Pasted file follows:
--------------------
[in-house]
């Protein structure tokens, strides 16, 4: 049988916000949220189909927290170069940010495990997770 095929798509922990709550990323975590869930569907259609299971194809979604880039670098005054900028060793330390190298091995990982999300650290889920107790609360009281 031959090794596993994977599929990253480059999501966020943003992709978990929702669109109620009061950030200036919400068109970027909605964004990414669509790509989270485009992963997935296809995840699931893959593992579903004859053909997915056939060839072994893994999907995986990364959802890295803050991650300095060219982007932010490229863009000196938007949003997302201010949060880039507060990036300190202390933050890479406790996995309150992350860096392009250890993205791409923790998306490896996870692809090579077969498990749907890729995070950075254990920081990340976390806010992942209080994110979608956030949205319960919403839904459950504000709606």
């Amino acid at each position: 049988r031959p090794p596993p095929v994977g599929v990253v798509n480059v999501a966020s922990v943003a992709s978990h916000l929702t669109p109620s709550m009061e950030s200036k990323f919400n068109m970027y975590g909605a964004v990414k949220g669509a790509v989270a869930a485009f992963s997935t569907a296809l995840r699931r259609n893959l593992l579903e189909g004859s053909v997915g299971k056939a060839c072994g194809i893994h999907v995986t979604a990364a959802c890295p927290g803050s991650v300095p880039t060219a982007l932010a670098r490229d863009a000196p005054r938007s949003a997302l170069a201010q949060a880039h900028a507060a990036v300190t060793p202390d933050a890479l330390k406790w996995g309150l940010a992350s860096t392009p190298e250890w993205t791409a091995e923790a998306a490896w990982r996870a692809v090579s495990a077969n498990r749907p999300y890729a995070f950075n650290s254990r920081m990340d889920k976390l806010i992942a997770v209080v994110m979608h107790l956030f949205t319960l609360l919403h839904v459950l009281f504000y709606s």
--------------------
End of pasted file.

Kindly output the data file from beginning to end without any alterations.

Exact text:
[in-house]
């Protein structure tokens, strides 16, 4: 049988916000949220189909927290170069940010495990997770 095929798509922990709550990323975590869930569907259609299971194809979604880039670098005054900028060793330390190298091995990982999300650290889920107790609360009281 031959090794596993994977599929990253480059999501966020943003992709978990929702669109109620009061950030200036919400068109970027909605964004990414669509790509989270485009992963997935296809995840699931893959593992579903004859053909997915056939060839072994893994999907995986990364959802890295803050991650300095060219982007932010490229863009000196938007949003997302201010949060880039507060990036300190202390933050890479406790996995309150992350860096392009250890993205791409923790998306490896996870692809090579077969498990749907890729995070950075254990920081990340976390806010992942209080994110979608956030949205319960919403839904459950504000709606």
């Amino acid at each position: 049988r031959p090794p596993p095929v994977g599929v990253v798509n480059v999501a966020s922990v943003a992709s978990h916000l929702t669109p109620s709550m009061e950030s200036k990323f919400n068109m970027y975590g909605a964004v990414k949220g669509a790509v989270a869930a485009f992963s997935t569907a296809l995840r699931r259609n893959l593992l579903e189909g004859s053909v997915g299971k056939a060839c072994g194809i893994h999907v995986t979604a990364a959802c890295p927290g803050s991650v300095p880039t060219a982007l932010a670098r490229d863009a000196p005054r938007s949003a997302l170069a201010q949060a880039h900028a507060a990036v300190t060793p202390d933050a890479l330390k406790w996995g309150l940010a992350s860096t392009p190298e250890w993205t791409a091995e923790a998306a490896w990982r996870a692809v090579s495990a077969n498990r749907p999300y890729a995070f950075n650290s254990r920081m990340d889920k976390l806010i992942a997770v209080v994110m979608h107790l956030f949205t319960l609360l919403h839904v459950l009281f504000y709606s």